White and yellow.
Flowers: growing in a one-sided raceme on a naked scape. Calyx: of two scale-like sepals. Corolla: somewhat heart-shaped, of four closed, cohering petals; the inner ones enclosing the anthers and stigma; the two outer, larger ones extending into widely spreading spurs that suggest its name. Stamens: six. Pistil: one. Leaves: from the base; growing on slender petioles; thrice compound and irregularly cut. Scape: slender; smooth. Rootstock: a scaly bulb; slightly tuberous.
When the soft, warm days of spring load the air with a subtle fragrance, those among us that are so fortunately placed as to make it possible, wander to the woods in search of its early bloom. And there we find the Dutchman's breeches. Staid old soul as the Dutchman is, he must really have been surprised at the naming of this etherial plant after his trousers. It is true that under mitigating circumstances they have gained an entrance into art, but never before have they been known to mingle with the sweet world of flowers. The plants, however, would scorn any idea of snobbery; and it is said with much trepidation that the name of white hearts is infinitely prettier, and it would seem a trifle more appropriate.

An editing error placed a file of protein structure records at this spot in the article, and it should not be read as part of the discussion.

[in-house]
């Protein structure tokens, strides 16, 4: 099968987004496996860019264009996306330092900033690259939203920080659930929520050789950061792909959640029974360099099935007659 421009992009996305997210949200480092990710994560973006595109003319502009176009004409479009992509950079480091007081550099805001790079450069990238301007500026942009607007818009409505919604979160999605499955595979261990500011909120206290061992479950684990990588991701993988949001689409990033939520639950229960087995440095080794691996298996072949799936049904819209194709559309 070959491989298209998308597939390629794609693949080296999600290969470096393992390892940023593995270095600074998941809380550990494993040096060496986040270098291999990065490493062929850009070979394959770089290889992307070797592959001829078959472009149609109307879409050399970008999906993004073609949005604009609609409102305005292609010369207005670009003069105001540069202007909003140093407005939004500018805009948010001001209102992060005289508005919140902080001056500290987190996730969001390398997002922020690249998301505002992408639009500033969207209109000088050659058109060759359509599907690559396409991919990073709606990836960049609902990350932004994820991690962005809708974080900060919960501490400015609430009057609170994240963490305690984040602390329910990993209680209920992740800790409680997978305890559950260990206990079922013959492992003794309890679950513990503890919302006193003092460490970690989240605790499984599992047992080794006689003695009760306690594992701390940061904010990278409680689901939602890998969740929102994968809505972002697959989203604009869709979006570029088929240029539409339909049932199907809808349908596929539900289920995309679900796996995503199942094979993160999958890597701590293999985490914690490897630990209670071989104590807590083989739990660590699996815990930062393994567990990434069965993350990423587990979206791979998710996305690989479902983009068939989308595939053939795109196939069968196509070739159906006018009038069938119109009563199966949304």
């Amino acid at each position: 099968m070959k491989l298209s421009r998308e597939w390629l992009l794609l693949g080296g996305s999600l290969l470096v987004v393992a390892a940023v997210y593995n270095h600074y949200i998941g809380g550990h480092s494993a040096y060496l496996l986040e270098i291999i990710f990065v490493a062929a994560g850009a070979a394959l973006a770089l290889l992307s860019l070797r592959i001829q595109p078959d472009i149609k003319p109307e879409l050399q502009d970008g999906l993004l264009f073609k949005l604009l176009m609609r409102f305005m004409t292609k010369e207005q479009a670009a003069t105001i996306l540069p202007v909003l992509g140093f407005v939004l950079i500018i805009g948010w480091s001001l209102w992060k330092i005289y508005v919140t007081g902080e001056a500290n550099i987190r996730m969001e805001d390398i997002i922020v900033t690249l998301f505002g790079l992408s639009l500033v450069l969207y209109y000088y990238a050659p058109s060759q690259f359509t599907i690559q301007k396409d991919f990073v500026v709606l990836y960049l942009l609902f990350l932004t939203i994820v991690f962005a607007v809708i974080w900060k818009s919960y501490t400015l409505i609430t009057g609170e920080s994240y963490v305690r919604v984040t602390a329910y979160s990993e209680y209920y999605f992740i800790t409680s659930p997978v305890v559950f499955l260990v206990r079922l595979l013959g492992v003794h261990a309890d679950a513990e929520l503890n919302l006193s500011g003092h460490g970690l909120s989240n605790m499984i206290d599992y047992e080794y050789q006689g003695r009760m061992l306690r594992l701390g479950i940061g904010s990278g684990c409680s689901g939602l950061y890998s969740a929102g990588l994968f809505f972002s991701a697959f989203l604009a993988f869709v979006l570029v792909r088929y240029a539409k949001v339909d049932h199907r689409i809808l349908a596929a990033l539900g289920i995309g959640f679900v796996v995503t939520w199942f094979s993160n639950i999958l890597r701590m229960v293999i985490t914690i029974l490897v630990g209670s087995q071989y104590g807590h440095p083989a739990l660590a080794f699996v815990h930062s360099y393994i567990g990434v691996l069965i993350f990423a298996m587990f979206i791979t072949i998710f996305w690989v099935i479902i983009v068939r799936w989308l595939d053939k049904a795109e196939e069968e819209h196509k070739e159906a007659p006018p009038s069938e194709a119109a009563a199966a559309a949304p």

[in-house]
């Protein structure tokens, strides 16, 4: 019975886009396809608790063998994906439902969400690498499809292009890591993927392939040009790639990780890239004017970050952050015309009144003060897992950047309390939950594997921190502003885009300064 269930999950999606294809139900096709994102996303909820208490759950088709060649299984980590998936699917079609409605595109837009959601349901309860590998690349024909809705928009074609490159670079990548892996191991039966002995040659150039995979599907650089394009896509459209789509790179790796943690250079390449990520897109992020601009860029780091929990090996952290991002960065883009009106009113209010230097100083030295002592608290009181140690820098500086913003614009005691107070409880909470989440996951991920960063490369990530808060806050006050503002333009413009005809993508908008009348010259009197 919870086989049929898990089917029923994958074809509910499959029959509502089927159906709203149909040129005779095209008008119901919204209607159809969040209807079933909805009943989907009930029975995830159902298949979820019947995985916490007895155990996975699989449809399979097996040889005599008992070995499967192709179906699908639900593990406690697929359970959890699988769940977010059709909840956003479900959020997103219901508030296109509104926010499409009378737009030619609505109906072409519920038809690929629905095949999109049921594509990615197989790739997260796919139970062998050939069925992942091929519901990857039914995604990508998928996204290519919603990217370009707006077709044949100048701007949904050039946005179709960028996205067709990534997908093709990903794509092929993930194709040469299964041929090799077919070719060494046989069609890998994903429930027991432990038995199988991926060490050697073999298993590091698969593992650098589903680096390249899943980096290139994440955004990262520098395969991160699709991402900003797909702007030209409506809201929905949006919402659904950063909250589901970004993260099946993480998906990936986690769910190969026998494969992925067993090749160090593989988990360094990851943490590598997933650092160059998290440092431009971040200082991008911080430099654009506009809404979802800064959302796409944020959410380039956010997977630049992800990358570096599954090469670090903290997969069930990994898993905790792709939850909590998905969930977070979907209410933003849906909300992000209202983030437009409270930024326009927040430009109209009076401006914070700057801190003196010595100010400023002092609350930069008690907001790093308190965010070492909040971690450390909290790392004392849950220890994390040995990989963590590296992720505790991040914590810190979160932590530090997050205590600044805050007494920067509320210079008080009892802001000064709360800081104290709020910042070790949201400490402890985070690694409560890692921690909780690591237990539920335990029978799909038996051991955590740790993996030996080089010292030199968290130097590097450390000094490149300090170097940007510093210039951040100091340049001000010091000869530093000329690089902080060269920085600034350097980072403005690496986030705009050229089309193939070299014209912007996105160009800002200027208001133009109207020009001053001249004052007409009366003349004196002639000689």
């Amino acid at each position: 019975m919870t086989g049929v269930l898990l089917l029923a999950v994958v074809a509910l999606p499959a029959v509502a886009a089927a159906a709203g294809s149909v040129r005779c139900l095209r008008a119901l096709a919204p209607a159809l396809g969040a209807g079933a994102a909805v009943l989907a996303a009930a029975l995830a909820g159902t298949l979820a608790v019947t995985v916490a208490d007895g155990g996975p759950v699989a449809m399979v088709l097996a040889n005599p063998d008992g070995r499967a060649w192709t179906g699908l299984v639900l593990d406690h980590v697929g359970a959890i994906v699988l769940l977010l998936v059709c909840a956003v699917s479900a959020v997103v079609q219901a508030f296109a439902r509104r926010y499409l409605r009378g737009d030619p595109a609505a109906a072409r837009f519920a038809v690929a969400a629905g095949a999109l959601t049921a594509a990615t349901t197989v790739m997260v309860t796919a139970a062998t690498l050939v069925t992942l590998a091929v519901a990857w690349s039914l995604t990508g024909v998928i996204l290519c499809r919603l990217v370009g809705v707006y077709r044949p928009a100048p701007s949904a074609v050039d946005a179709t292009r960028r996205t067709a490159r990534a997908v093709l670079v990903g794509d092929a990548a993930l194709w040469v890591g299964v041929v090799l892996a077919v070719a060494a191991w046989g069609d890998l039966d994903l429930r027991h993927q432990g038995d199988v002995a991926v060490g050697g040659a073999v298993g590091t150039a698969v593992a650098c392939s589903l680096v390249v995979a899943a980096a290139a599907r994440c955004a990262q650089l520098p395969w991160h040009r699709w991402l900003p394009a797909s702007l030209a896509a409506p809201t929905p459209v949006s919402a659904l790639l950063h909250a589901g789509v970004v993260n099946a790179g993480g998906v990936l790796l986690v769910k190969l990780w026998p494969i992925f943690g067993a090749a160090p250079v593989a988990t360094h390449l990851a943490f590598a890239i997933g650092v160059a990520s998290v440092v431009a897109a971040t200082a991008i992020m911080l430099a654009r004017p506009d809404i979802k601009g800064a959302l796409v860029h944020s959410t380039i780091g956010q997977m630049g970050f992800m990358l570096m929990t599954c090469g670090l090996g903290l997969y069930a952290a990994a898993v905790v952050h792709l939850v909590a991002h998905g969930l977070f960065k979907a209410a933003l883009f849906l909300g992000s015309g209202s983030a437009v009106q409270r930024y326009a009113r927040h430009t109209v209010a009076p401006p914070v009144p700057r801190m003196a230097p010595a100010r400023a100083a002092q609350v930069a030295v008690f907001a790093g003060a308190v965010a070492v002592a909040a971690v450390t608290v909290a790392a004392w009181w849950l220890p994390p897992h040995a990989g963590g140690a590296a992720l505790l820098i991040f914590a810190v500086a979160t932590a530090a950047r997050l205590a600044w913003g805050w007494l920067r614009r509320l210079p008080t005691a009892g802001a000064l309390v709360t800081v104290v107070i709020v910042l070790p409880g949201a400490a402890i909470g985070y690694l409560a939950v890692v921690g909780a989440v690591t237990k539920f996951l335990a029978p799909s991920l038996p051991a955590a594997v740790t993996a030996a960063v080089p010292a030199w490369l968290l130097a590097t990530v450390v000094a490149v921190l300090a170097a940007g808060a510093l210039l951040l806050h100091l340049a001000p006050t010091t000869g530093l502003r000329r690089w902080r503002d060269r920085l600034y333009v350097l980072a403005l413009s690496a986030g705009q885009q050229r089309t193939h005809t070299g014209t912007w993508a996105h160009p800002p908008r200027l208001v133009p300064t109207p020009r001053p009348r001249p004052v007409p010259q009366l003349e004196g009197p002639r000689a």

We know that we ought not to pick these quaint blossoms; every botany in the land will tell us so. We should leave them to be visited by their own insects and to be cross-fertilized, that the species may continue among us. But we sometimes resist doing just what is right; and sad though it be, it is certainly true that few among us have sufficient hardihood to wander back from the spring woods without just one little spray of this flower. It nods to us all the way home; it stimulates our interest in all that grows; and it looks so pretty in the little vase that suits it well.
These little pink and green blossoms are nearly related to the Dutchman's breeches. The rootstock bears small tubers that are not unlike grains of corn. The bloom has a delicate, hyacinth-like fragrance. Their home is in the northern woods.